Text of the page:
Job preservation through worker cooperatives: An overview of international experiences and strategies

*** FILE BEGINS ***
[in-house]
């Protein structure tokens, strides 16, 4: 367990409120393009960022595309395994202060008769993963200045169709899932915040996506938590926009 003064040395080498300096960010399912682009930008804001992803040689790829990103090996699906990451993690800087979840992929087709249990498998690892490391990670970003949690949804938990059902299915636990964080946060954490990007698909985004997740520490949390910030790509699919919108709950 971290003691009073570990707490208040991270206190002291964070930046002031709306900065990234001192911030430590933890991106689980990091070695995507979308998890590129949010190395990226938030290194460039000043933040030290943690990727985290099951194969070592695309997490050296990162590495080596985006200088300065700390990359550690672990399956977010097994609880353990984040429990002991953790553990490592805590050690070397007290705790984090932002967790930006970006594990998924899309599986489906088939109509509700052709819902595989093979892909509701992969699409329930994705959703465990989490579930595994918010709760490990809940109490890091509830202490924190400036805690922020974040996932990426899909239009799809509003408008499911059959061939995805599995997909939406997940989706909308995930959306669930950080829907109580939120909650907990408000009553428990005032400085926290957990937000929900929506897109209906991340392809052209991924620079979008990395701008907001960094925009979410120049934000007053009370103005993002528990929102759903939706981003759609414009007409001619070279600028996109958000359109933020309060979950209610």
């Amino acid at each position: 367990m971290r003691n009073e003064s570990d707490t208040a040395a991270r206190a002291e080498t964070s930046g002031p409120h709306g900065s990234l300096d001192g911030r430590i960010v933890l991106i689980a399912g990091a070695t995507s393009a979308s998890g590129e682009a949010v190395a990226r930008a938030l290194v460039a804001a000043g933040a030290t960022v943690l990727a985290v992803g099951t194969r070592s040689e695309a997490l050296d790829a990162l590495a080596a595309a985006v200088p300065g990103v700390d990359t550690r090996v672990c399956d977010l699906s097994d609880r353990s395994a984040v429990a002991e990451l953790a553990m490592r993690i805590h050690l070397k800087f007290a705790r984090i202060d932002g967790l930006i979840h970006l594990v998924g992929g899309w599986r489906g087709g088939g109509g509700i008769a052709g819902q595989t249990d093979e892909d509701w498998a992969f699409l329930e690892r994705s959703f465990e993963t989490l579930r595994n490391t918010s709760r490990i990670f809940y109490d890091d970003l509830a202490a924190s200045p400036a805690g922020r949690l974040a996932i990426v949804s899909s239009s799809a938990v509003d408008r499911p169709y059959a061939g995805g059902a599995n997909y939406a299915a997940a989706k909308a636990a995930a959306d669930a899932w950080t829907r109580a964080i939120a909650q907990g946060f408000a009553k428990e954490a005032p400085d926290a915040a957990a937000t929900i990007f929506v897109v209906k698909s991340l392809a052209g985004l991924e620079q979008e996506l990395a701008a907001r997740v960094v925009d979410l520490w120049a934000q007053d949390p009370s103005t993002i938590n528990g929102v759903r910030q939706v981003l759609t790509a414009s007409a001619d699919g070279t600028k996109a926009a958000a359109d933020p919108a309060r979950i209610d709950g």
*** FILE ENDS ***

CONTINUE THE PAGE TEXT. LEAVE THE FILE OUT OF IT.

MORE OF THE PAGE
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In an era where employment has become the main preoccupation of citizens and governments alike, a job preserved is often as good as a job created. And contrary to what is often implied by Schumpeter’s famous metaphor on the “creative” aspect of enterprise destruction in a capitalist market economy, plant closures and job losses are not always redeemed by some positive outcome elsewhere. Sometimes they are simply a waste of human talent and a pure economic loss. As Stiglitz noted in his analysis of restructuring, it is much easier to destroy enterprises and jobs than to create them. The recent financial crises in several parts of the world have been followed by a wave of bankruptcies that has taken a heavy toll on workers, business owners and communities. Financial crises and the credit crunch they provoke often lead to the closure of enterprises that are viable and have economic potential, but lack liquidity. This situation has led workers in various countries to respond to these situations by pooling their resources to recapitalize their failing workplaces and operate them in a cooperative mode. Known as empresas recuperadas (‘recovered enterprises’) in the southern cone of South America, this type of response is not new, but has acquired a new relevance in the post-crisis context. A related phenomenon is that of enterprise closures caused by the retirement of business owners without succession. It is estimated that in the European Union this problem potentially concerns about 150,000 enterprises and some 600,000 workers every year (CECOP-CICOPA, 2013a). This explains why the French Government has recently voted new measures to improve and facilitate employees’ ability to buy their own workplaces in the cooperative mode and keep them in operation. Trade unions which are often on the frontline of the fight for job preservation, have traditionally responded to such situations in a piecemeal fashion, largely improvising in trying to find solutions. This is not surprising as this typically takes trade unions outside of their field of expertise. However, given the growing success of enterprise recovery in a number of countries, it is probably fair to say that many opportunities to save enterprises have been lost due to a lack of experience or knowledge and preparedness. Because of their central role in monitoring the economic situation at workplaces and in organising workers’ collective response, trade unions are uniquely placed to make a difference in a business recovery As the authors point out, this potential is all the greater when trade unions have access to the business and financial information of the enterprise and are able to achieve an honest dialogue with employers on the business situation. Information sharing and earnest discussions are not only the basis of trust and good industrial relations, but will often make the difference in periods of economic hardship. This book has been written to fill a gap in the literature. At a basic level, it is meant to inform of successful cases of job preservation through the creation of worker cooperatives in different regions of the world. More importantly, it is meant to elucidate the conditions of success for such attempts at recovery and to draw the important lessons learned by workers and their organizations in dealing with them. In this regard, the authors show that while there is a great deal more space than commonly thought for trade union action to support successful enterprise recovery through the transition to cooperatives, this has to be done with a great deal of care and rigour. It is our hope that this book will inspire workers and their organizations to explore new avenues and perspective in the area of trade union action for job preservation

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